There are a lot of Led Zeppelin tributes out there, but this one's our favorite, not least because its members fully immerse themselves in the musicianship and style of the four classic-rock heavyweights. That Yakuza howler Bruce Lamont does a mean Robert Plant is icing on the cake.
Chicago Psych Fest IV: Mako Sica + Variety Lights + Dark Fog + Plastic Crimewave Syndicate + Energy Gown
9pm, Hideout, $10–$16
Mako Sica does not write songs. The local three piece instead swaps traditional pop structures for an open-ended form that ebbs and flows much like a movement in a symphony. The band's newest, Essence, stays true to its sound with a kitchen-sink approach to percussion that incorporates found objects, barbed guitar lines and Brent Fuscaldo's guttural howls, which elicit moods rather than leave a linguistic imprint. Variety Lights features David Baker, original vocalist of Mercury Rev, back when the band vied with the Flaming Lips for weird psychedelic dominance. Underrated local psych punishers Dark Fog, Plastic Crimewave Syndicate and Energy Gown also perform at day one of the Hideout's annual Psych Fest.
Victor Villarreal + Zeus, Jr. + Poor Lister + Transmontane
9pm, Township, $5
Mysterious Cap'n Jazz/Joan of Arc member Victor Villarreal visits Township with his unique approach to the guitar.
Rakim + DJ Tony Touch + DJ O-Zone
9pm, The Shrine, $20
Many consider Rakim’s 1987 Paid in Full the genre’s apex, and “The God Emcee” still possesses metahuman oratory skills.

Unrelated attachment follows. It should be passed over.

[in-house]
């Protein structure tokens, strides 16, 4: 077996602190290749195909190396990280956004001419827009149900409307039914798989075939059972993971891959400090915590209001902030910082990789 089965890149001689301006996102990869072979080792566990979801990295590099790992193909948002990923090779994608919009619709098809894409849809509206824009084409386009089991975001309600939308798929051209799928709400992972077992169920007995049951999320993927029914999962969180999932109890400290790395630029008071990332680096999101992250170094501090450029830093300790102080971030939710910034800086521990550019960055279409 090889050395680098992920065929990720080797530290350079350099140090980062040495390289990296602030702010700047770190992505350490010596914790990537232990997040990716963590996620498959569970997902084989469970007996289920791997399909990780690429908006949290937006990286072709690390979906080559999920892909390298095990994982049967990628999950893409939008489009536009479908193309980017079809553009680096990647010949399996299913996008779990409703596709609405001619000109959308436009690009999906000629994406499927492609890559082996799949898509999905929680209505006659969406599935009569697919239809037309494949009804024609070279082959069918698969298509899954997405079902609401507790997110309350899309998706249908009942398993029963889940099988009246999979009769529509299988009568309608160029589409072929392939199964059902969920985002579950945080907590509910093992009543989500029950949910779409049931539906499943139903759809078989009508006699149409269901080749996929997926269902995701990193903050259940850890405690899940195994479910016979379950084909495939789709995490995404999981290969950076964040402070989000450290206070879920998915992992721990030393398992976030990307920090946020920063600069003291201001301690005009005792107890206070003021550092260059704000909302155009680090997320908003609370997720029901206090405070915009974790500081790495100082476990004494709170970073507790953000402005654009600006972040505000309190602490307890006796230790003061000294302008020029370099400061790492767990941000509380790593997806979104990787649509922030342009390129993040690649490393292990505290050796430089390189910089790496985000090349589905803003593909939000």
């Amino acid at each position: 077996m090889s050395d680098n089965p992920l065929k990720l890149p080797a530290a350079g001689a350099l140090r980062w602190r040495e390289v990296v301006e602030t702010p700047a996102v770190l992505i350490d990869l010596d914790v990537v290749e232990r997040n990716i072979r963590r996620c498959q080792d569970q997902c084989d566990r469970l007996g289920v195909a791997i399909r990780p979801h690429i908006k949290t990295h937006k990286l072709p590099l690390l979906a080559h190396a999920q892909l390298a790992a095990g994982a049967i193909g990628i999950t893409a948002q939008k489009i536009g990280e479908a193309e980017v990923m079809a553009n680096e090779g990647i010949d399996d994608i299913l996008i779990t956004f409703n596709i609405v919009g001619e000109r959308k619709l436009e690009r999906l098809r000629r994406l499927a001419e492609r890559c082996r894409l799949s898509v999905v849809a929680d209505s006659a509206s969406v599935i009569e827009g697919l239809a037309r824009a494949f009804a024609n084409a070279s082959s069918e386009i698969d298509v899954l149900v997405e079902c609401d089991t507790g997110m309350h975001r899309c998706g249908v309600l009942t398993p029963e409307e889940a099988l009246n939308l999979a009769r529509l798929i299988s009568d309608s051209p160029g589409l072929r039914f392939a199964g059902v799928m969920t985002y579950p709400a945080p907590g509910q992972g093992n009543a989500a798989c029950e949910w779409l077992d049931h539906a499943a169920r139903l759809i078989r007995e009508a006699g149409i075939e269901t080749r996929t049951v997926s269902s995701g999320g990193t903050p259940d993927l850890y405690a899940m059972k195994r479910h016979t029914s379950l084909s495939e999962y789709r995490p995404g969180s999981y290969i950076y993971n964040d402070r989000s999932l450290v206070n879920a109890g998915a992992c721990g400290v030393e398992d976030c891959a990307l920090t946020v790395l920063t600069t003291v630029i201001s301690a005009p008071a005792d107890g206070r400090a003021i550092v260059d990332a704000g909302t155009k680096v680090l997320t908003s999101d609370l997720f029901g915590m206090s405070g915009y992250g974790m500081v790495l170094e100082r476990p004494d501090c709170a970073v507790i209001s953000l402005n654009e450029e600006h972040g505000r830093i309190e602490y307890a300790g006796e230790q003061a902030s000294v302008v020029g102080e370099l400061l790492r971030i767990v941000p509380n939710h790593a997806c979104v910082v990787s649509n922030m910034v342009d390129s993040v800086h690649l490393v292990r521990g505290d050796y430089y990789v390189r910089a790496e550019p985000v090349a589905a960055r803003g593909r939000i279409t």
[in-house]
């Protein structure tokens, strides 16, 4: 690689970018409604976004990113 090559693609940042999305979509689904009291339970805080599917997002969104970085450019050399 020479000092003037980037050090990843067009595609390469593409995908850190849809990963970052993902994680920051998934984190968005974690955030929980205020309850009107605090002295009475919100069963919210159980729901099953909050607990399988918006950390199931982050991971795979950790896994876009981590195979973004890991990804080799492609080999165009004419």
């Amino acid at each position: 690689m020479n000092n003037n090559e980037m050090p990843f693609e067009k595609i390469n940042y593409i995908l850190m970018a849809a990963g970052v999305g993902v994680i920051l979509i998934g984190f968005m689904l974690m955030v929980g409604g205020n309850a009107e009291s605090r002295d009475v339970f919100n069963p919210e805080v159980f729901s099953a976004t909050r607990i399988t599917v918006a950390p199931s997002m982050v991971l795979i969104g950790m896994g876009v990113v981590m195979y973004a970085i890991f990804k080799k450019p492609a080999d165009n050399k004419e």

9:30pm, Sat 9:30pm; Rosa’s Lounge, $15–$20
Now here's something different. Linda Valori is a soulful, B.F.D. Italian singer (she sang for the pope, for cryin' out loud) of Romanian descent who sometimes sings the blues and R&B in English. Here, she makes her U.S. debut upon the release of a new record, Days Like This, which she recorded in Chicago with a cast of pop and R&B session men. Holy crap, can this woman sing.
The Life and Times + Planetexploder + Redgrave
9:30pm, Empty Bottle, $10
The Life and Times is led by Allen Epley, formerly of Kansas City's Shiner. Turns out the singer-guitarist is still a master at penning soaring melodies, atmospheric guitar washes and a big, boomy drum sound. The band plays in support of its excellent sophomore LP, No One Loves You Like I Do.
Pat Mahoney of LCD Soundsystem
10pm, Smart Bar, $10 advance/$12 before midnight/$15 after midnight
A key figure in bridging the realms of dance music and punk as drummer in LCD Soundsystem, Pat Mahoney has also been honing his skills behind the decks, usually with LCD cohort Murphy, often under the Special Disco Version name. Since LCD's retirement, Mahoney has stepped out with more touring as a club DJ. He's advanced from the oddball, punky disco classics of the Fabriclive.36 mix. These days, he slings Balearic beats, edits and contemporary tropical sounds—real dance music with an ex-punk appeal. Chicago's Kid Color spins the early set.
Saturday, Jan 12
4pm, Saki, free